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Inside The Cube

To create a pink cube, you first need to learn to think outside the box. A loving, yet unorthodox upbringing brought Anja Carr into a life of Art.

The room was lit up with daylight. I was sitting on a table inside the restaurant Olympen, the room felt massive – but it might just have been the lack of people. Etta James was my sole company while waiting for Anja to arrive. I was eating white bread with some kind of buttercream, while ingoring my gluten allergy. All the people who could be sitting here, inside this great restaurant with bitter coffee, were rather passing the window with surprising speed. It might have been the sudden November cold, or maybe they were late heading back to work after their lunch break? My watch said 12.55, it was Monday. The reason was probably lunch.

I waited through “At Last”, and found myself in the middle of  “I’d Rather Go Blind”, when suddenly there she was – lighting up the room, which wasnt easy. Long red coloured hair, heavy bangs and big eyes. Right on time.

– Hi!

Anja came off as shy, which was a contrast to her looks, but then again, maybe I was the one who suddenly turned meek as a result of her immersive presence.

– Anja.

– Hi, Ann Cathrin.

We both smiled. She sat down on the chair in front of me. I stumbled back to my seat and leaned into the wall behind me before leaning forward, closer.

I excused my plate of food that now looked like somewhat of a crime scene, she kept on smiling, as if she excused herself for making me feel like I should explain. I asked if she wanted coffee, she did. I felt impolite for not pouring her cup first.

I didn’t know what to ask, so I started off as I had known her forever.

– So, what have you been up to?

– I just got back from London and Lofoten. I’m doing a solo exhibition at The Agency Gallery in London next year, where I also did a show last year. And in Lofoten, I’ve been teaching film-students at the local college.

Her voice was low but clear, her dialect undeniable. I was talking to someone from Bergen.

– Wow, those are very different places, what huge contrasts. Like Oslo.

– Yeah, I know. I just walked from Frogner to Grønland, and you can really feel the diversity in a 30-minute walk.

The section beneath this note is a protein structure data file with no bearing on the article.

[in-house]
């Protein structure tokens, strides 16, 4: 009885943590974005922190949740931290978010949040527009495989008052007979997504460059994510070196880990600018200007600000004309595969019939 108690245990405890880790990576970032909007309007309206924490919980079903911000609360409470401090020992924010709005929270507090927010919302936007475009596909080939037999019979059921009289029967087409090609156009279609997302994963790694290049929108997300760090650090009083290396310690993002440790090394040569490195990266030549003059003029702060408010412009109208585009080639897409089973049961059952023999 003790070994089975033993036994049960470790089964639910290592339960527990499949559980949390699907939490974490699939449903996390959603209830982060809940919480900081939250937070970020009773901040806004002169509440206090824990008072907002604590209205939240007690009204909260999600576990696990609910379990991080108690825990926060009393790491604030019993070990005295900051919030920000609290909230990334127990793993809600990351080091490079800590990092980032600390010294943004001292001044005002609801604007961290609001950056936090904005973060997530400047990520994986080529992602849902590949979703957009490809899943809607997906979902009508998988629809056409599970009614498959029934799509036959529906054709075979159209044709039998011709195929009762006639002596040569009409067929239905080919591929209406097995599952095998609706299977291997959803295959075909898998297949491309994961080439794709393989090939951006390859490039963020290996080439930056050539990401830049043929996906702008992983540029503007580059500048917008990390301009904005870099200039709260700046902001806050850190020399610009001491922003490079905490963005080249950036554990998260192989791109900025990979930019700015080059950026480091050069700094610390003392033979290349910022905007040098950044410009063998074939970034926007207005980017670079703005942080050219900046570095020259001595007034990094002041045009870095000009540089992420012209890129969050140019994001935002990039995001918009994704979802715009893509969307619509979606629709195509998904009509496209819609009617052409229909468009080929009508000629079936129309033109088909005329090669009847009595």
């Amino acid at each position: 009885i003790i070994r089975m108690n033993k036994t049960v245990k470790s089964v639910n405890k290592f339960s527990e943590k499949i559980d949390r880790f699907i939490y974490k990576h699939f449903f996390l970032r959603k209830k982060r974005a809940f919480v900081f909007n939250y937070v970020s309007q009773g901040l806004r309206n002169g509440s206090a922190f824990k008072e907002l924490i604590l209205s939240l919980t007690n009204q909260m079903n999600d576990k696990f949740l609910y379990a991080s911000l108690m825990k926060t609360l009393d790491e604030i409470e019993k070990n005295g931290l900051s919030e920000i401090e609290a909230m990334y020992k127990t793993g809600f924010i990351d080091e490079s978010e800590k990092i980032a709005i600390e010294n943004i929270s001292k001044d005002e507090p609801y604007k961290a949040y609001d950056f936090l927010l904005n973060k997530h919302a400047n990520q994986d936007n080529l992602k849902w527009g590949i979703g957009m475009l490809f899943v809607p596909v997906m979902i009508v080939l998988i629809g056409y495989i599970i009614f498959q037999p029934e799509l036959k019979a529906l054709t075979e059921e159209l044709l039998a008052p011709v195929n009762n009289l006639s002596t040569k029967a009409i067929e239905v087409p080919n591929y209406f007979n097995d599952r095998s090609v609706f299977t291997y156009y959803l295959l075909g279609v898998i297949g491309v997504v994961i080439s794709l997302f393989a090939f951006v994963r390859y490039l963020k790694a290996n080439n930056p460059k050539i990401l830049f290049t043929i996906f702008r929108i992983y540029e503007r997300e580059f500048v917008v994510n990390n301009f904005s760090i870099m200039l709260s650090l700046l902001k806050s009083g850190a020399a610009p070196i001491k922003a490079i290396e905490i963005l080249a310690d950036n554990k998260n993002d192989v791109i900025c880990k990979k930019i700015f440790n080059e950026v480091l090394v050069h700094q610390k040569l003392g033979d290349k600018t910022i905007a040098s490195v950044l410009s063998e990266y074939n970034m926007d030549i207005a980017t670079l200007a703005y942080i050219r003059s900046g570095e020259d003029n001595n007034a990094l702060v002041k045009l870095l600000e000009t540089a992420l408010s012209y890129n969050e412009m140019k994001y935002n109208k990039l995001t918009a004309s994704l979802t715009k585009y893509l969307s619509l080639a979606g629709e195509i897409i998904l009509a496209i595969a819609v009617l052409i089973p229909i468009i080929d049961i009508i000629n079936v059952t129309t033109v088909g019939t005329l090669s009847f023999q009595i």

The quiet restaurant is just a couple of minutes stroll from Anja’s gallery, pink cube. The name says it all; it’s a pink cube. This is where she was heading after our conversation, to continue work on her upcoming solo-exhibition at the Skåne Art Association in Malmö. But as she made clear with the utmost humbleness, more than twice – there was no rush. After all, the exhibition is not until February.

Anja opened her gallery in 2011, straight off the back of finishing her seven-year art education with an MA. The following year, pink cube won the Oslo-prize for “Best Art of the Year.” Although she is first and foremost an artist, Anja has also found her beat as a curator and gallery owner.

– That’s a long education; I don’t think I know any artists with that many years of higher education.

– It felt really good to be done; it was a little too much school. That’s why I couldn’t wait to start my own little institution I guess. At the same time I wanted to continue the discussions of the academy; to invite other artists to exhibit in my space to share ideas. During my years at the academies I had the chance to test a lot of different expressions and methods, before finding my own. It’s strange because I keep moving backwards in a way, back to my early childhood. My works follow a dream-like logic. Performance is my starting point; actions, there are no set limits between time and space, bodies and objects, humans and animals, fantasy and reality.

She had the same smile; big and warm, making you want to smile too. I love talking to people who smile as much as me, no matter what they are talking about.

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We’re in Bergen. It’s 1988. Anja, a toddler, only three years old, has gotten hold of a huge roll of paper. She spreads it around the whole living room floor, so she can draw.

– The roll was bigger than me I think!

I tried to picture it, heavy layers of paper all over the floor, Anja sitting in the middle of it – drawing. But also her parents, what this gesture says about them. I pictured her childhood as romantic and different. A good childhood, I think, only based on that one thing. That always seems to touch me. Not as a matter of envy, but rather as an appreciation of peoples worth. It is something everybody deserves.

– Were they artists too?

– My parents? No, they were students. My father is a psychologist and my mother works with refugees, but she studied art history, among other things, and they are both interested in art.

Maybe that explains their acceptive nature.

Anja spent her first years living in a student collective, her parents were students at the time, and Anja’s little brother was on the way. They were several people living together.

– I was surrounded by academics. I always had all these people around me. A lot of caregivers.